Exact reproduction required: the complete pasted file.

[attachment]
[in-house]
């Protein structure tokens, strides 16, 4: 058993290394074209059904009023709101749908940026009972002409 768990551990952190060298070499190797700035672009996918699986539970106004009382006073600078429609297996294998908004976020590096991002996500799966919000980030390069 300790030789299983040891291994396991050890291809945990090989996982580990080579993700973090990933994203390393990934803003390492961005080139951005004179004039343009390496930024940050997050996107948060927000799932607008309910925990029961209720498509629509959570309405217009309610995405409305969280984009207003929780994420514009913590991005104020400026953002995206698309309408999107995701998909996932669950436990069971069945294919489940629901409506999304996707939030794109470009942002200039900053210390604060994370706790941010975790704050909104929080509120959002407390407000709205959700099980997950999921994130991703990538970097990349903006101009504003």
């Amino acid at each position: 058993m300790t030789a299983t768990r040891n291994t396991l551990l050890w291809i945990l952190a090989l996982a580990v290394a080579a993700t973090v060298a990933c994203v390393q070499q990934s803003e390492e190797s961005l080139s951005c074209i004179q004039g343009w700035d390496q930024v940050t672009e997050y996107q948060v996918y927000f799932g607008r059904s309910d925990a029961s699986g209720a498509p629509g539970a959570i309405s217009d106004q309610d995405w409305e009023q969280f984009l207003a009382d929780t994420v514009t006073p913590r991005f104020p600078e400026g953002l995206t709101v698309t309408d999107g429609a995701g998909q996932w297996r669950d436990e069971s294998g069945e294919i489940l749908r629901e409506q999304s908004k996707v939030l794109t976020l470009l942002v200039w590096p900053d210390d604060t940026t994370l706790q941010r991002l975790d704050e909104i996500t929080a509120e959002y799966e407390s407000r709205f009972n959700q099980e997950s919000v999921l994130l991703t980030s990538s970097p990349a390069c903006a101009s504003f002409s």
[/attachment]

[in-house]
């Protein structure tokens, strides 16, 4: 058993290394074209059904009023709101749908940026009972002409 768990551990952190060298070499190797700035672009996918699986539970106004009382006073600078429609297996294998908004976020590096991002996500799966919000980030390069 300790030789299983040891291994396991050890291809945990090989996982580990080579993700973090990933994203390393990934803003390492961005080139951005004179004039343009390496930024940050997050996107948060927000799932607008309910925990029961209720498509629509959570309405217009309610995405409305969280984009207003929780994420514009913590991005104020400026953002995206698309309408999107995701998909996932669950436990069971069945294919489940629901409506999304996707939030794109470009942002200039900053210390604060994370706790941010975790704050909104929080509120959002407390407000709205959700099980997950999921994130991703990538970097990349903006101009504003």
């Amino acid at each position: 058993m300790t030789a299983t768990r040891n291994t396991l551990l050890w291809i945990l952190a090989l996982a580990v290394a080579a993700t973090v060298a990933c994203v390393q070499q990934s803003e390492e190797s961005l080139s951005c074209i004179q004039g343009w700035d390496q930024v940050t672009e997050y996107q948060v996918y927000f799932g607008r059904s309910d925990a029961s699986g209720a498509p629509g539970a959570i309405s217009d106004q309610d995405w409305e009023q969280f984009l207003a009382d929780t994420v514009t006073p913590r991005f104020p600078e400026g953002l995206t709101v698309t309408d999107g429609a995701g998909q996932w297996r669950d436990e069971s294998g069945e294919i489940l749908r629901e409506q999304s908004k996707v939030l794109t976020l470009l942002v200039w590096p900053d210390d604060t940026t994370l706790q941010r991002l975790d704050e909104i996500t929080a509120e959002y799966e407390s407000r709205f009972n959700q099980e997950s919000v999921l994130l991703t980030s990538s970097p990349a390069c903006a101009s504003f002409s």